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DENVER -- Homeowners across the Denver Metro area are in cleanup mode after a spring snowstorm last week and hail storm this week. For many property owners, that means getting rid of branches that have fallen off of trees on their property.
“As people can attest, this is probably one of the wettest springs we’ve had in many years,” said homeowner Jerry Shustrin.
He lives in the Washington Virginia Vale neighborhood and says his home’s claim to fame is having one of the largest ash trees in Denver.
“We’ve got silver maples, we’ve got a huge ash back here and it takes a lot of maintenance to keep these trees in check so to speak,” Shushrin said.
After last Monday’s snowstorm, that prized tree lost a major limb.
“It was the middle of the night, I believe it was Tuesday and all of a sudden, I heard this crash and it literally shook the house,” he said.
The limb was about 15 feet long by Shustrin’s estimate and, when it fell, it was so heavy it left a hole several inches deep in his yard.
So, Shustrin cut it down into smaller pieces and tried to get rid of it. However, he discovered that getting rid of big branches is not as easy as he had hoped.
The city and county of Denver has three ways for homeowners to dispose of their tree branches. The first way is to cut it up into small pieces and put it in their trash bin.
However, the interim director of Denver’s Solid Waste Management program, Charlotte Pitt, says the lids of those bins need to be able to close, so homeowners shouldn’t try to overstuff the bins. These branches end up in the landfill.
The second way people can get rid of the tree branches is to take them to the Cherry Creek Recycling Drop-off Center. There is no limit on the number of branches that can be dropped off there. The reason the city prefers this method is because all of the branches that are dropped off here are composted, so it is more environmentally friendly.
“The branches are actually sent to a composting facility and turned in to valuable soil,” Pitt said.
The third way homeowners can get rid of the branches is to chop them up, bundle them up and then wait for the city’s extra trash collection day that happens once a month. Those limbs also end up in a landfill.
“You do have to put them down so that they are no longer than four feet in length and four inches in diameter. Those are the largest we can accept,” Pitt said.
However, Shustrin doesn’t believe that monthly collection is frequent enough, particularly after big storms like last Monday’s.
“Here is my contention with that, and it goes back historically in Denver, we used to get it every week and then a number of years ago, they moved it to every two weeks and then they went ahead and moved it to every four weeks,” Shustrin said. “They’re putting all of the onus on us.”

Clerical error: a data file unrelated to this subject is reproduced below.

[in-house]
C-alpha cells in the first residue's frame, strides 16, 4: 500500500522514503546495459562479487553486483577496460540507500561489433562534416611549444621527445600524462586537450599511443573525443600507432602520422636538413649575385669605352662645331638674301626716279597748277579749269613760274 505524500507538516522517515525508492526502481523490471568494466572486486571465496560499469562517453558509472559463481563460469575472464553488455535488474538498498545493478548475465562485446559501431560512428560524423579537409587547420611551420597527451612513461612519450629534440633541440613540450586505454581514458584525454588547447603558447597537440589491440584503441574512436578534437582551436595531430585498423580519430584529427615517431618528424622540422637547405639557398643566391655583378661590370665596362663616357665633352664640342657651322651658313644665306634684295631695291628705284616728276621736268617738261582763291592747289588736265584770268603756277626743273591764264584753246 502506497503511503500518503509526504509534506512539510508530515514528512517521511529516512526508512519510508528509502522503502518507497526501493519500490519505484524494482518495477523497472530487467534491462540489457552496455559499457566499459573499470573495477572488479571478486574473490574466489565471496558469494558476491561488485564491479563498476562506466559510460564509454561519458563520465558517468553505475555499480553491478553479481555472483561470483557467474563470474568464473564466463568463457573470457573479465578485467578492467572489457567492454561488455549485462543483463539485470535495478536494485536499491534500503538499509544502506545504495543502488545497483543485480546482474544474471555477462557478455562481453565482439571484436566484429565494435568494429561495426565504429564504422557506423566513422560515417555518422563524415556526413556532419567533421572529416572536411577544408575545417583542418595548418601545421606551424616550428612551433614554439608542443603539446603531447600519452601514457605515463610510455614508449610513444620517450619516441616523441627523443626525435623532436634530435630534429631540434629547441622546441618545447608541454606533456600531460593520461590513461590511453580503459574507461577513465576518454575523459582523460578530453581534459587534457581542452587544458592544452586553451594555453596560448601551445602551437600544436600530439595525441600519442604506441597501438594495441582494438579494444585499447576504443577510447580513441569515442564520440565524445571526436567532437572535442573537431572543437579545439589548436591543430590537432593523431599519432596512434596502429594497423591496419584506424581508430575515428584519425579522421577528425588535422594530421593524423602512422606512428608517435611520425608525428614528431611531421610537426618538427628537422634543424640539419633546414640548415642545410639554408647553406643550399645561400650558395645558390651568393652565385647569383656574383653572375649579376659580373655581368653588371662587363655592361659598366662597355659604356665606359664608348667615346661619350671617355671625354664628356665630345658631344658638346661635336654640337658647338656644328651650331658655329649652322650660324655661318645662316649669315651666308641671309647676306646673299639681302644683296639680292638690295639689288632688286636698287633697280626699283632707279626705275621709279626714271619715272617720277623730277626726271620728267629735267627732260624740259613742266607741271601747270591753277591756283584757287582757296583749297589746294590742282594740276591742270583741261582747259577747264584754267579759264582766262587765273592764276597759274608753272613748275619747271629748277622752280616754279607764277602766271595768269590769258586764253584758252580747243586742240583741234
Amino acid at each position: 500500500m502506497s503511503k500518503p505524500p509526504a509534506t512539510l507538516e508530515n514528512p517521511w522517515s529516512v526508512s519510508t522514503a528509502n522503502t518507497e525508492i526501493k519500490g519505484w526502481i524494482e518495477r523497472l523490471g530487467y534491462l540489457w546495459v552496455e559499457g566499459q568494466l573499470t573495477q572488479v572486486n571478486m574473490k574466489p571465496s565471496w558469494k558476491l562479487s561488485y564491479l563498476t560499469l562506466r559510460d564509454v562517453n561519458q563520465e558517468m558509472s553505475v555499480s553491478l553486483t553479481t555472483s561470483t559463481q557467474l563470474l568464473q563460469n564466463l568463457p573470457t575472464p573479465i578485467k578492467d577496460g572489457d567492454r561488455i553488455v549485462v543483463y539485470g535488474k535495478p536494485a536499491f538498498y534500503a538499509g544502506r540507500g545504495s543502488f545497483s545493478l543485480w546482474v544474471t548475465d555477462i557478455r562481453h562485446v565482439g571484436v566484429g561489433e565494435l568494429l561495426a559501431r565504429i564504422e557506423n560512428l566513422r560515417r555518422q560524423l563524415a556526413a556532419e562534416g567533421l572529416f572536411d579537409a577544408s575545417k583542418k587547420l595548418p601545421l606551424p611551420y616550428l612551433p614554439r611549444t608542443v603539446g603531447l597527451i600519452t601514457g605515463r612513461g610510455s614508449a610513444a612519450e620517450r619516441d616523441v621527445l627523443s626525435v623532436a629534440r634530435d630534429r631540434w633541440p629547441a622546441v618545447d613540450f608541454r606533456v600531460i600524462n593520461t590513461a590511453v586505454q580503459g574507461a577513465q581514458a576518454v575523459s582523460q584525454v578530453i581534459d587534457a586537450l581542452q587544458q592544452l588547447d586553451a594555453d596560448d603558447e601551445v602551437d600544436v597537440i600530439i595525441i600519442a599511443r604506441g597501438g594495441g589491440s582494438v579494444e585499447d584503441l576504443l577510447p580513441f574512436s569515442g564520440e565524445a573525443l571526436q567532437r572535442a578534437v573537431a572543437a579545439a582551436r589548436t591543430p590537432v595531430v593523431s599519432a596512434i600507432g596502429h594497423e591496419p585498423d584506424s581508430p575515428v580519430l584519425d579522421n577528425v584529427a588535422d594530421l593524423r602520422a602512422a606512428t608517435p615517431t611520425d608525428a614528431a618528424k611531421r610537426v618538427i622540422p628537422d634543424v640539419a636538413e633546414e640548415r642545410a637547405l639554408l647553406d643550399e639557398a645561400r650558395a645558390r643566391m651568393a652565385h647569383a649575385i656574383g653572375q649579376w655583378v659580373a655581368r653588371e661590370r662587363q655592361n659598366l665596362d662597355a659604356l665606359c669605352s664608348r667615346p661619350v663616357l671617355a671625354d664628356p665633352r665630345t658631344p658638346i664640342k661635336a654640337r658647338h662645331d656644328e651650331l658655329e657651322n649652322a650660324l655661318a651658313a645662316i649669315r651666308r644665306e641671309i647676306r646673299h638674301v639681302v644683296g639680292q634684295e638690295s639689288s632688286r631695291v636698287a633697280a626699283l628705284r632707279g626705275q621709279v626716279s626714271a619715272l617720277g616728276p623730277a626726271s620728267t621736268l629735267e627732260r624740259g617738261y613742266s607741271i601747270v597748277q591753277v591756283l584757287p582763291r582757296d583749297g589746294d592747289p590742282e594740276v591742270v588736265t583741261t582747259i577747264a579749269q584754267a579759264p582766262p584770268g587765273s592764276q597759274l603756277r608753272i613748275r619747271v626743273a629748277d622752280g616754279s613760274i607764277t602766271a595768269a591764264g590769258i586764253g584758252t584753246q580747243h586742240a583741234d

The number of extra trash pickups have changed over the years based on the budget, according to Pitt. In 2009, the service was offered every five weeks. During the Great Recession, extra trash service was decreased to every nine weeks, but it went up once the economy recovered.
In 2015, the extra service days were increased to once every six weeks. The following year, Denver Public Works started offering the service once a month.
There is also a limit on the number of bundles homeowners can put out per pickup. The limit is 10 bundles or trash bags per extra pickup.
“To do this every four weeks this will probably take me a couple of months to get rid of,” Shustrin said. “I would just like to see Denver Public Works address the needs of the Denver homeowner and the Denver property taxpayers.”
The limit on the number of bundles is meant to ensure that there’s enough room in the garbage trucks to accommodate entire neighborhoods, according to Pitt.
“Some people get frustrated with our limits for extra trash, but obviously if we collected huge piles of waste, whether it be branches or other kinds of waste from houses, we don’t actually get done in the day. So, we do have to limit what’s acceptable for extra trash,” she said.
Despite this limit, Pitt believes that the amount of extra trash the city accepts is more generous than some other municipalities.
When there are bad storms, the city will take steps to try to help homeowners get rid of those branches. This weekend after Monday’s snowstorm, the Cherry Creek recycling location extended the hours for homeowners to drop off their branches.
On rare occasions, the city might choose to send extra garage trucks to areas after particularly bad storms to collect tree limbs, however that hasn’t happened in years.
“I don’t think that the storm we saw last week really warrants that, but we do keep an eye on it and, when additional services are needed, we do our best with the resources we have,” Pitt said.
Denver residents with questions on disposing of tree limbs properly can read more here.